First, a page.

in here. you really want to -- in other words, you really want to pack it. okay. hold on a second. almost done here. all right. voila. ready to go now. >> well, joining us now with some dos and don'ts for tomorrow's big dinner, susan smith. expert at the butterball turkey line. good morning. >> good morning and happy almost thanksgiving. >> same to you. i'm embarrassed for my friend joe kernen who was just seen on video stuffing a turkey and packing as much stuffing as you possibly could get into the bird which is -- it has to be an ultimate no no. >> well, we don't recommend that. in fact, you know what? i'm going to give you our text number because maybe he wants advice on that. this year we went on demand. text us 24/7.
8448773456. i don't know if you can see behind me but we're already taking the calls and answering the texts. >> when is peak time for the folks there answering the phone? >> we are in peak mode right now. >> already? >> tomorrow we'll take over 10,000 calls. we are busy. and year after year the number one call is how do you get the turkey thawed. if it's still frozen, get it out, put it on a tray and start soaking it either in the refrigerator or soak it in cold water breast side down. >> keep it in the wrapper though. >> keep it in the original wrapper while thawing it, absolutely. >> but not when you're cooking it. this is ridiculous, but i actually read -- no i did i read things that people called about over the years. and i read that somebody called and said their turkey had no breast and it turns out it was upside down. >> yes. >> and that they actually cooked
the bird in the wrapper and was shocked when it didn't come out right. >> yeah. you'll never know what kind of question you're going to get here when you're at the talk line. but there's three t's that we always tell people. keep it simple. first is for thaw. we talked about that. make sure that turkey is completely defrosted. the second one is thermometer. it is your best friend on thanksgiving morning. then you know when your turkey is done. 180 in the thigh, 170 in the breast. and my third t is tents. you're going to protect the top. >> we've got a new person here at cnbc u.s. wilfred is from london. this is his first thanksgiving so he has lots of questions. >> i do have lots of questions most notably on what -- well i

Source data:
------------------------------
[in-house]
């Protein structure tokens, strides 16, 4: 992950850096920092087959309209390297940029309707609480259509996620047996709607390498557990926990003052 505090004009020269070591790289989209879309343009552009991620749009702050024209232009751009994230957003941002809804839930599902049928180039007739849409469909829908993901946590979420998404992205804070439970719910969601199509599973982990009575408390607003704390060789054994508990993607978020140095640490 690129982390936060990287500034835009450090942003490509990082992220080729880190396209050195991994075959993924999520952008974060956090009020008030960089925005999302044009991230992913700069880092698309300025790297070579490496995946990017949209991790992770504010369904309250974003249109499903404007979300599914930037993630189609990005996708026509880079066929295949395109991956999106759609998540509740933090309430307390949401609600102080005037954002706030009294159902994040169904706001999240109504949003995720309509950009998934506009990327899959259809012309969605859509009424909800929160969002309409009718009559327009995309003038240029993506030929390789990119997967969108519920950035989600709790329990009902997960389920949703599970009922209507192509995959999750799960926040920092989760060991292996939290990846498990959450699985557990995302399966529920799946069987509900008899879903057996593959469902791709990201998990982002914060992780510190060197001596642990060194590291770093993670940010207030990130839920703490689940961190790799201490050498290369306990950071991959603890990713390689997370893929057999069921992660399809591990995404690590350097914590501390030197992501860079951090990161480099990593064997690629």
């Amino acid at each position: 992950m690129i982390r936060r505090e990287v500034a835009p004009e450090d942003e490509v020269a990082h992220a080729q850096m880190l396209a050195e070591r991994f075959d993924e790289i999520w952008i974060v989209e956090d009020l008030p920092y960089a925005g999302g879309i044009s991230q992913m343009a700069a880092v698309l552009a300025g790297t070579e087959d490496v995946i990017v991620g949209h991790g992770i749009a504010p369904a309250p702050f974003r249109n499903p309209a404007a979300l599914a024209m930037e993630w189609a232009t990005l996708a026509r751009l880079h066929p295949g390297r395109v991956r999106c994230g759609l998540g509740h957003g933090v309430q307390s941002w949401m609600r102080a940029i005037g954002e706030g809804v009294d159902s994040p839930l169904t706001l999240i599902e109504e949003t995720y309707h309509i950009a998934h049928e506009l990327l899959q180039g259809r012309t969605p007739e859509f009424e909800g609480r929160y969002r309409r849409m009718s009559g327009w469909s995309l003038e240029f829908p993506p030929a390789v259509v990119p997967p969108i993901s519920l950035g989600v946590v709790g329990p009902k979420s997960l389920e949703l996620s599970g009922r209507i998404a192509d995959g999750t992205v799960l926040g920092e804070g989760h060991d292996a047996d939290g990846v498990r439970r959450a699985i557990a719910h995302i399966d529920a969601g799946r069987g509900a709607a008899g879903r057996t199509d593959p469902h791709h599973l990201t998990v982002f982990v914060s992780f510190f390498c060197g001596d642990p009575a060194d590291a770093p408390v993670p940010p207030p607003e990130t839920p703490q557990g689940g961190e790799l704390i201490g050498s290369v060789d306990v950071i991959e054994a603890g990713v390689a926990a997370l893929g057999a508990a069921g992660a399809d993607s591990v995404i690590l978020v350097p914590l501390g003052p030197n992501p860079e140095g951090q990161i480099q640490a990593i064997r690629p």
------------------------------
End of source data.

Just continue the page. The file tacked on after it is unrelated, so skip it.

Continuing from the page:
don't know what a gizzard is. but what are the key things to serve this with in terms of thanksgiving turkey? >> to serve with? >> yeah. >> well, we have so many great recipes. you can see here we have a classic caesar green bean casserole, a chocolate cake with coconut frosting. you can spice it up however you want. a lot of people like to stuff their turkey. i know we were talked about giblets i heard you guys talking about that. make sure to get the giblets out of the cavity. they're in a white bag. a lot of people like to simmer those up and cut them up and use them in their gravy or stuffing. >> are giblets and gizzards the same thing? >> giblets -- yeah. for the giblets there's the heart, the gizzard, and liver. so there's three separate giblets in that bag. and also a neck in the other cavity. >> so the gizzard is a giblet.
>> it is. it's a giblet. >> i have to say thank you. three important t's and none of them was for turkey. i was expecting that to be the bottom line. >> that's the given. of course that's the main feature. you unwrap it, take some vegetable oil and kind of lightly brush the top of that turkey, gives it that nice golden brown color. >> susan, thank you so much for joining us. we look forward to eating tomorrow with those tips. >> my pleasure. i hope you have a great thanksgiving. >> "squawk box" stocks to watch on the open. futures this morning pretty much flat after we hit record highs for all three of those indices you're looking at as well as the russell. back in a couple minutes.
where investors can investigate and invest in vests... or not in vests. sign up at etrade.com and get up to six hundred dollars. generosity is its oyou can handle being a mom for half an hour. i'm in all the way. is that understood? i don't know what she's up to, but it's not good. can't the world be my noodles and butter? get your mind out of the gutter. mornings are for coffee and contemplation. that was a really profound observation. you got a mean case of the detox blues.
don't start a war you know you're going to lose. finally you can now find all of netflix in the same place as all your other entertainment. on xfinity x1. welcome back to "squawk box." let's take a look at some stocks to watch this morning. heavy equipment maker deere more than doubled estimates. revenue was also above estimates. deere says 2016 has been a very good year in a difficult market. shares up very nicely indeed. 11.3%. urban outfitters reported quarterly profit of 40 cents per share 4 cents short of estimates while compatible store sales fell. they were hurt by promotional activity and slower sales. shares down 10%. video game retailer gamestop 49 cents per share 2 cents above estimates. but gave a disappointing holiday